Hot off the grill! Feed a crowd with a bourbon-glazed salmon fillet


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Posted Online: May 13, 2014, 12:17 pm
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By Elizabeth Karmel
With grilling season upon us, we all will be looking for new and delicious ways to feed a crowd. So I want to share one of my favorites — a center-cut salmon fillet.

All salmon grills up wonderfully, but center-cut fillets are particularly great when feeding larger groups. Because these fillets tend to have a uniform thickness, they cook up evenly (and are harder to overcook). And that means all your guests can eat at the same time. And by all, I mean a lot. Larger fillets can feed upward of 10 people. They also happen to look pretty impressive on a platter.

When buying salmon fillets, I opt for skin-on. The skin adds flavor and protects the delicate fish during grilling. The skin also gives you a nifty way to remove the fish from the grill with no fear of sticking. Start by having your fishmonger cut the skin from the fillet, then place the fillet back on the skin before wrapping it.

When ready to cook, you simply set the skin on the grill, then place the salmon on top of it. The salmon even could be cut into individual portions before being placed on the skin. Then just cook as directed and remove from the grill (lifting it off the skin) using a spatula.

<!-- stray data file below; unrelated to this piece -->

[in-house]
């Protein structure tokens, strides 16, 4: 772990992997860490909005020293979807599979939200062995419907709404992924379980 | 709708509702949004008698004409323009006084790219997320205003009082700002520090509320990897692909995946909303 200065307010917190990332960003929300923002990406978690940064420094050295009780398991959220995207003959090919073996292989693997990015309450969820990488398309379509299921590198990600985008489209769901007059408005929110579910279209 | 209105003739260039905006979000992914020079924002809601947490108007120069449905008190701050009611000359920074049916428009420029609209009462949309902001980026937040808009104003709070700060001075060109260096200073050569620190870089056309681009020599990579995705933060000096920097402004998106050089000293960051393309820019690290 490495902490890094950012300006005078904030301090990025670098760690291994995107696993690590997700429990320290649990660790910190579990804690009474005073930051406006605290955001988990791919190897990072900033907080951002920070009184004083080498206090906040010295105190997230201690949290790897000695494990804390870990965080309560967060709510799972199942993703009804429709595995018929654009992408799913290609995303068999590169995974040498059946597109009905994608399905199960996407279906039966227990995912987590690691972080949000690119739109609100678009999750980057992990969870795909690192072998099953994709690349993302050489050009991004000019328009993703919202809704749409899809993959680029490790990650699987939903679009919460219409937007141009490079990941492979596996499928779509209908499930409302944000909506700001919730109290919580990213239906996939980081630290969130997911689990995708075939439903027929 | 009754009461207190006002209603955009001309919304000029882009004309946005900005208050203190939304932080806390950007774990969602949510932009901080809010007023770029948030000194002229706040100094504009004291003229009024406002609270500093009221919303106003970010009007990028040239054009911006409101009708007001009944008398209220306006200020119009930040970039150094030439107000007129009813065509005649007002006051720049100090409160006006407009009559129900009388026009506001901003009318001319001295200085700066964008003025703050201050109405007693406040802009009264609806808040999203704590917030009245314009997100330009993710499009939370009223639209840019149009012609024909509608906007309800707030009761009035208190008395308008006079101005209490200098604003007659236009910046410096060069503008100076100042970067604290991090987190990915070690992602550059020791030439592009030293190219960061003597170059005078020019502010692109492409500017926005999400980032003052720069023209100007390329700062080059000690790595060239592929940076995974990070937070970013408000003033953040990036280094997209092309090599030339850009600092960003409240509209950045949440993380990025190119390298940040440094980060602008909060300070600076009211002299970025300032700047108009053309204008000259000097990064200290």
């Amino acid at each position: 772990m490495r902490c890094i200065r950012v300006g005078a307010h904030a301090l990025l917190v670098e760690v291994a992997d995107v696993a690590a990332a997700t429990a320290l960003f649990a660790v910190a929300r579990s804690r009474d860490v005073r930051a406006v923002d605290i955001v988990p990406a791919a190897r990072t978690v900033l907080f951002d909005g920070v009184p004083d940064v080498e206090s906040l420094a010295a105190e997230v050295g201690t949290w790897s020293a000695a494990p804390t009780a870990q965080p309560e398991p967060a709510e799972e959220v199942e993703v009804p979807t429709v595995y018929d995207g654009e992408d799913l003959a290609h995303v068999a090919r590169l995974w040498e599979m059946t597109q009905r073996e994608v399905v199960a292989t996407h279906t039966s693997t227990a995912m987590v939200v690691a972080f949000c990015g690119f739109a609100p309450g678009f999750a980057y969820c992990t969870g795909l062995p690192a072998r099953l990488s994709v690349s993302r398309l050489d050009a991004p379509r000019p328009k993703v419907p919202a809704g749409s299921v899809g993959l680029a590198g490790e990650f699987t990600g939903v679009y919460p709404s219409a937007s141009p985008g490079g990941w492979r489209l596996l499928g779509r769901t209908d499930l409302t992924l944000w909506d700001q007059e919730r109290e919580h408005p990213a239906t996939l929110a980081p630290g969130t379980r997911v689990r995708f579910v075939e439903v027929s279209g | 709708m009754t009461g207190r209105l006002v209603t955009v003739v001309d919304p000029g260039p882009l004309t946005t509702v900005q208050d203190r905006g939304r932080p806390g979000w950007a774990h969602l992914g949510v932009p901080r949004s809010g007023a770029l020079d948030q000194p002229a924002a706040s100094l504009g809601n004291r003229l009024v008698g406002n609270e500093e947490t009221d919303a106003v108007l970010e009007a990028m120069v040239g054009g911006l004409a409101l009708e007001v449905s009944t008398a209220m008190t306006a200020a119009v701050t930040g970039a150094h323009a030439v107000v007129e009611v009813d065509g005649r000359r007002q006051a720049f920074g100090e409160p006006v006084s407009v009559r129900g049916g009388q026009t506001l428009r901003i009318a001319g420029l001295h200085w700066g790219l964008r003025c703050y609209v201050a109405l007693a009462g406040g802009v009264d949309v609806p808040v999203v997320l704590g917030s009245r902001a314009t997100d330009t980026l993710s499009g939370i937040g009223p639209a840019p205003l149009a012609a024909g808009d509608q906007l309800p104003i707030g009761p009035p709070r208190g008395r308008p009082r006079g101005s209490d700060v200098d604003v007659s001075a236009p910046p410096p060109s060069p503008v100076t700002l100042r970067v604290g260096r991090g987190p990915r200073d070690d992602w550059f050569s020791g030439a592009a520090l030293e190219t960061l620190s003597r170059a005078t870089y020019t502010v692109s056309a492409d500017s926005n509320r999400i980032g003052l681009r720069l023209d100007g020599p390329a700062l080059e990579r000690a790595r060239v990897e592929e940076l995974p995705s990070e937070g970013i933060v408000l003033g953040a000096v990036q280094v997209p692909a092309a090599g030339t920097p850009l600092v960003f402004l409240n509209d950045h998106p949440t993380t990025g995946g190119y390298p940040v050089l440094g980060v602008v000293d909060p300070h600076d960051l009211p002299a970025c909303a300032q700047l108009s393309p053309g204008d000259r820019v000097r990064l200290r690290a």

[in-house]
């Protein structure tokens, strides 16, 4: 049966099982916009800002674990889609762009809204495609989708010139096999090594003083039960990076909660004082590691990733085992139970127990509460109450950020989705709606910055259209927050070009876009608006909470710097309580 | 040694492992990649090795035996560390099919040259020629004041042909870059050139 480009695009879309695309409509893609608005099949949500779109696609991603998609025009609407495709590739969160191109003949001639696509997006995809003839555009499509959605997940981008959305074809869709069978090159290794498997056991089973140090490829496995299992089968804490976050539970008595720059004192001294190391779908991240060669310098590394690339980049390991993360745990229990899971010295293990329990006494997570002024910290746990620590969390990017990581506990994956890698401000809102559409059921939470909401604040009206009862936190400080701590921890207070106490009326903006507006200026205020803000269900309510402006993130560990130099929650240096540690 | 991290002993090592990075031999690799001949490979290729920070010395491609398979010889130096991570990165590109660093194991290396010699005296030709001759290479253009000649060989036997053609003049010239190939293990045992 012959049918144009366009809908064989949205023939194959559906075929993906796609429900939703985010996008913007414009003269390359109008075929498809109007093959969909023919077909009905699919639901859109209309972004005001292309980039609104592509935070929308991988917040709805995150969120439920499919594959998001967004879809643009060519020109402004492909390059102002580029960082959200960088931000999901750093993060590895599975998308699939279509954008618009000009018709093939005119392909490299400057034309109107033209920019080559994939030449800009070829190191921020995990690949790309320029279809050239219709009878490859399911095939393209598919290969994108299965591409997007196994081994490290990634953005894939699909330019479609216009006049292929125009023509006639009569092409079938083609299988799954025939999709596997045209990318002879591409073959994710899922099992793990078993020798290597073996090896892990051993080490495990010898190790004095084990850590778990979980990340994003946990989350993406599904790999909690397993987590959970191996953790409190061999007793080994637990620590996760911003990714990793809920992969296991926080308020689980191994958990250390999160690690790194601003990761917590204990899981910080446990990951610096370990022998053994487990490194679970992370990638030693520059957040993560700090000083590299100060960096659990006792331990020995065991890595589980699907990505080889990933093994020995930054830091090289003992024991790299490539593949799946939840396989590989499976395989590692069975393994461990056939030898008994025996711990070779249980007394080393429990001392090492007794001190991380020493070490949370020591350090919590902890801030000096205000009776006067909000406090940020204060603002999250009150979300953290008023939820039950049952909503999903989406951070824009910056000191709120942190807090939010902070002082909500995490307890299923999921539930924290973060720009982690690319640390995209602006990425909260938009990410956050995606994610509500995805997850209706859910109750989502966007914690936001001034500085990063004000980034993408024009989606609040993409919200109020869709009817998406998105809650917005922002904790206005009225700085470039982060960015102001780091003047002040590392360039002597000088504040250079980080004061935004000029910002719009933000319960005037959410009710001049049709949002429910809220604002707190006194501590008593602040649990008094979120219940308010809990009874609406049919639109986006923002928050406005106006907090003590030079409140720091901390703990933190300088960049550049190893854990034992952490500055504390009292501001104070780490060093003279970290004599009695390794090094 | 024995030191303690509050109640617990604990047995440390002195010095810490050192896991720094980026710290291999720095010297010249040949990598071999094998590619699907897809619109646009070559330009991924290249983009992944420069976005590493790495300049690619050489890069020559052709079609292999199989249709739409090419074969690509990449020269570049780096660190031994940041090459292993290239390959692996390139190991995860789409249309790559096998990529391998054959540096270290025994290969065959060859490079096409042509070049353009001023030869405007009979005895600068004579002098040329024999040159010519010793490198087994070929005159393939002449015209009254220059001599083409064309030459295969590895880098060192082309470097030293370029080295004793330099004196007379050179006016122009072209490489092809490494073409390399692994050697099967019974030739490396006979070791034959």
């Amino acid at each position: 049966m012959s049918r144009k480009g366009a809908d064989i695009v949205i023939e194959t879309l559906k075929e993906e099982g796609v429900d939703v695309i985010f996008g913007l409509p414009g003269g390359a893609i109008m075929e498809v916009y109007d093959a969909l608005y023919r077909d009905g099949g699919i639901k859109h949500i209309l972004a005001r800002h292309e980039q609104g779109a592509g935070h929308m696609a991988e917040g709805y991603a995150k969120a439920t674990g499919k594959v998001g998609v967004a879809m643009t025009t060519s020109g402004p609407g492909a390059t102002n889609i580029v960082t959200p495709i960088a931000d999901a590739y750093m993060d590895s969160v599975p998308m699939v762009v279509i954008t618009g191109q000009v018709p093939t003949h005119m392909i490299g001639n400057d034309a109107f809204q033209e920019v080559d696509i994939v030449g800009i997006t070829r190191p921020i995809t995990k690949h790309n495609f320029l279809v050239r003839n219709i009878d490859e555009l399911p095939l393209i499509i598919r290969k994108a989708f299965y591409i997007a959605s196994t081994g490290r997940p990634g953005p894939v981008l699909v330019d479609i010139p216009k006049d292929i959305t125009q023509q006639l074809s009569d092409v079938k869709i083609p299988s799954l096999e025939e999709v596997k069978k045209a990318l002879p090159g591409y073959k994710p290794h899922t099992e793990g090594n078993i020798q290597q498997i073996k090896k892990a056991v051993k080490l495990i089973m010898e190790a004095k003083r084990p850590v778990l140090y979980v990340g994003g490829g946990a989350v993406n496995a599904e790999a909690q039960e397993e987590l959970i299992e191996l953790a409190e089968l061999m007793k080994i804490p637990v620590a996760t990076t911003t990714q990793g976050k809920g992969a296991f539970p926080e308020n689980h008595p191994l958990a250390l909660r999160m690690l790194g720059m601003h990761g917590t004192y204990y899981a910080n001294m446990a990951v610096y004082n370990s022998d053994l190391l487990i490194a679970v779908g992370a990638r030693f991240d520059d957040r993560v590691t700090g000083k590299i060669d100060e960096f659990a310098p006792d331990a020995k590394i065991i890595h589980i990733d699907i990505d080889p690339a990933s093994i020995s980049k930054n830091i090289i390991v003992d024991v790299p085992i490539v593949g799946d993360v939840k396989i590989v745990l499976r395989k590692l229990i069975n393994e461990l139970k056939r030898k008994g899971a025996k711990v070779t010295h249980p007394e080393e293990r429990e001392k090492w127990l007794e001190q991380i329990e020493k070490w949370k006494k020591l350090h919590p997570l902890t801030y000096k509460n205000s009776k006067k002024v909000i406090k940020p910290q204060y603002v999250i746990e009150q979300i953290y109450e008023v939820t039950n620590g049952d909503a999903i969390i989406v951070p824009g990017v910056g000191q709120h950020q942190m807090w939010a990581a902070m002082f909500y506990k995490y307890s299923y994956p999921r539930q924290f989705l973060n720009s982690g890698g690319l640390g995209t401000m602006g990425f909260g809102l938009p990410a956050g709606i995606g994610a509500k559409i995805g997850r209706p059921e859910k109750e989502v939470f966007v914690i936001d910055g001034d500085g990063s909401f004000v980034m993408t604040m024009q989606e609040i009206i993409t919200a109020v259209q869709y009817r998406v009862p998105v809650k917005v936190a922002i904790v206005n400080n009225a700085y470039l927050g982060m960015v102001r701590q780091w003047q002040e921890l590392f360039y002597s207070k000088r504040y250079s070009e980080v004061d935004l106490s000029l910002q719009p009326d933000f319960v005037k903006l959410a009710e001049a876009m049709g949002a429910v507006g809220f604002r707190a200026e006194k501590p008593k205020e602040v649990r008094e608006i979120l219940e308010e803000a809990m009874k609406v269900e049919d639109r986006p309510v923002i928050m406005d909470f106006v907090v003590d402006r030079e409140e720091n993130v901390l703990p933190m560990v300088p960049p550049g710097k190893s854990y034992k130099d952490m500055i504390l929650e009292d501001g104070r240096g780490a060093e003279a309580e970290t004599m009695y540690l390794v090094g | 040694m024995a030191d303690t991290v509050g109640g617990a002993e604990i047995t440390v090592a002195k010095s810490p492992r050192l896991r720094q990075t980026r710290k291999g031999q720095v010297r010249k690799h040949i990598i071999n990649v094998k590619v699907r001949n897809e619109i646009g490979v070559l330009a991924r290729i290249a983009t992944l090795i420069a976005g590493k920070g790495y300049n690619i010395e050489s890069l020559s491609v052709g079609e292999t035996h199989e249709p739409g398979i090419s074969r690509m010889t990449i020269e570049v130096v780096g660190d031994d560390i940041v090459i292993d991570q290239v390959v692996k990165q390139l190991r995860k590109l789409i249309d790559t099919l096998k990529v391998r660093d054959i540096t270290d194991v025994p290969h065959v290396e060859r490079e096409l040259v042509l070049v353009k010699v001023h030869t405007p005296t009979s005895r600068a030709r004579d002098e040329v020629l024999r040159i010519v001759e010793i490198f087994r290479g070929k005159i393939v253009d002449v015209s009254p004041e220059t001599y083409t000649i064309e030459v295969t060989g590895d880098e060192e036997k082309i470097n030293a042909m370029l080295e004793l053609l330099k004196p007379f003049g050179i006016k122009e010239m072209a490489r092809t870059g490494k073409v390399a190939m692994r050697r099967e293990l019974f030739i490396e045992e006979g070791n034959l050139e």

I prefer wild salmon to farm-raised, but there are some good sustainable farm-raised options, too. The trick is to smell the fish. If it smells briny and clean, it is fresh. If it has any "fishy" or ammonia smell, do not buy it. I once bought a piece of fish that had a slight odor when raw and as I cooked it, it turned my whole backyard into a stink bomb! The moral of the story is that you should not cook fish that is past its prime.

Once you have your piece of fish, remove it from the paper and slowly and gently run your fingers up and down the flesh to feel for any small bones that have been left in it. You can remove these with fish pliers, cooking tweezers or standard drugstore tweezers. I do this a couple of times because these small bones have a tendency to hide in the dense flesh.

Because salmon is a more "meaty" fish, it can stand up to a world of flavors. My favorite glaze involves my favorite spirit! I'm a firm believer that bourbon makes everything taste better. That definitely is the case with my simple maple-bourbon glaze used in this recipe. It has only three main ingredients, so each of those ingredients must be of the best quality. The star is the bourbon, sweetened by real maple syrup and fresh orange juice, all balanced by a pinch of salt. This simple glaze brightens up the salmon, adds a complexity that makes you want a second helping, and elevates your backyard grilling to three-star status!

Maple-bourbon glazed salmon fillet
Want to feed more people? Buy a larger fillet. A 4-pound fillet will take roughly 30 minutes on the grill, and will feed eight people.
Start to finish: 30 minutes